Storage, conservation are pillars of newly released Colorado Water Plan | TheFencePost.com

Storage, conservation are pillars of newly released Colorado Water Plan

Catherine Sweeney

The plan lays out the state's water policy goals: more conservation and more storage. Instead of legislating, the plan is designed to get leaders at all levels on the same page about Colorado's water future.

"Everybody's happy today," said Northern Water spokesman Brian Werner. "This is a good thing."

Northern Water is a public agency that services about 880,000 people in northern Colorado and supplies irrigation water for 640,000 acres of farmland.

"The part that we're most pleased with is the piece about storage," Werner said.

Northern is involved in the federal permitting process for two proposed projects: the Windy Gap Firming Project and Northern Integrated Supply Project, or NISP. These two projects jointly include three new storage reservoirs in northern Colorado.

He said he's hoping the plan will encourage officials to work with the federal government to update the permitting process for projects such as NISP and Windy Gap. Now, the processes are expensive and time consuming.

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"We're going to be (spending) 12-15 years on these projects," he said.

Time is of the essence when it comes to water supply in the West.

With its growing population, Colorado faces a shortfall of about 182 billion gallons a year by 2050, according to state projections.

The plan will set specific goals for water storage and conservation, which environmental experts herald.

"Coloradans overwhelmingly support water conservation, and we are pleased to see this plan proposing our state's first ever urban conservation goal," Theresa Conley of Conservation Colorado said in a news release. "The plan recognizes that to meet our future water needs we must change the status quo from focusing on new, large trans-mountain diversions to prioritizing conservation, reuse and recycling. We look forward to the governor moving forward and carrying out our state's water plan to better protect our rivers and wildlife."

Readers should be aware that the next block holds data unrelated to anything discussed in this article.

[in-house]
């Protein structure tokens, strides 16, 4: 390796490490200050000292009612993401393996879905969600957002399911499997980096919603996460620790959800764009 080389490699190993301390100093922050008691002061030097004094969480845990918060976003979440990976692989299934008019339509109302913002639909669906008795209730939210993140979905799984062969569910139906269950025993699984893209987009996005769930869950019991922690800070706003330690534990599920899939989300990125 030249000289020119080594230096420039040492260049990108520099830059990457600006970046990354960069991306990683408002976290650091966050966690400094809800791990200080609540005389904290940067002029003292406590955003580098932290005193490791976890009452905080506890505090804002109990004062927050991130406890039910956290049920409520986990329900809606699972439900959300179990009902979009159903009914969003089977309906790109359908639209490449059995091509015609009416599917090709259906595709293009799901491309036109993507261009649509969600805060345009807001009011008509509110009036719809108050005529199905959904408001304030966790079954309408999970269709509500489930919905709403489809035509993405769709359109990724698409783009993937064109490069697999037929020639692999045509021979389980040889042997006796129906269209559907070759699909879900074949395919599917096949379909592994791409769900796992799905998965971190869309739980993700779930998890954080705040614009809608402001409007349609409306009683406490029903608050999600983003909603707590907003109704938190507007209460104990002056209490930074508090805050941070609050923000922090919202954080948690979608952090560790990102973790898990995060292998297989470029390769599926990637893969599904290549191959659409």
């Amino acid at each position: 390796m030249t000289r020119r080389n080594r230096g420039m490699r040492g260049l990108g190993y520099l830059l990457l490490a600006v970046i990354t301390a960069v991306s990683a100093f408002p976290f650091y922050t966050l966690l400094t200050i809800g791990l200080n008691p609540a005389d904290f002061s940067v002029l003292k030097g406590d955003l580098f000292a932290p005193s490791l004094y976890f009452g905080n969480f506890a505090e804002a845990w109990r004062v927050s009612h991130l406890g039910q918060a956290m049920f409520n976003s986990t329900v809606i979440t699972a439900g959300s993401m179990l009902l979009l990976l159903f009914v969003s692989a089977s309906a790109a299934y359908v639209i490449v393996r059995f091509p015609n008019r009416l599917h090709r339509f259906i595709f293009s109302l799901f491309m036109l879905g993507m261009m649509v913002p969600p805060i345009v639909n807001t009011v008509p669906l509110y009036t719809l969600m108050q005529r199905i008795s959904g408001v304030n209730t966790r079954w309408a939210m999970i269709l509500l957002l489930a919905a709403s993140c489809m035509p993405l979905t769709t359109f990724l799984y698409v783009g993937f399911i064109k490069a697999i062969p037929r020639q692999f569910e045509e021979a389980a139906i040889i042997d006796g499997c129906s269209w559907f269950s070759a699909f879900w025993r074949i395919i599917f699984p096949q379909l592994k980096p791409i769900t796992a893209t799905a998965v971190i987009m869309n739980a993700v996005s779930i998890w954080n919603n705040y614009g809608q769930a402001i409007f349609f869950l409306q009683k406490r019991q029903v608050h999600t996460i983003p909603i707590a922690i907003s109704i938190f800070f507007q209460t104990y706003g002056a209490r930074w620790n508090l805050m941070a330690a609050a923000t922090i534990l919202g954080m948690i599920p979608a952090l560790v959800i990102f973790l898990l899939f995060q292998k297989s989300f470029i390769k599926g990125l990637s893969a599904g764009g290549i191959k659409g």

It will also propose a way to let farmers and ranchers sell their water to municipal utilities for a specific length of time but allow them to resume using that water themselves in the future. That would avoid a practice called "buy and dry," where utilities buy farms and ranches to get their water, permanently taking the land out of agricultural production.

The plan encourages local governments to combine their water planning and land use planning to reduce outdoor uses such as lawn watering and encourage water recycling.

It also encourages management plans for rivers and streams to keep their ecosystems healthy.

Gov. John Hickenlooper started the process in spring 2013, according a release from his office. He directed the Colorado Water Conservation Board to develop Colorado's Water Plan, a road map that would put the state and its eight major river basins on a more collaborative and cooperative path to manage water in the face of constrained supplies and growing population.

State government doesn't have the power to force the plan on anyone. Instead, it will depend on the help of local governments, water utilities and farmers and ranchers. The legislature also would have to pass laws and appropriate money, and the executive branch would have to steer some of the initiatives. ❖

— The Associated Press contributed to this report.

Want more?

Officials put together a website with loads of information about the Colorado Water Plan, including frequently asked questions, document downloads and an events calendar. Go to http://www.coloradowaterplan.com.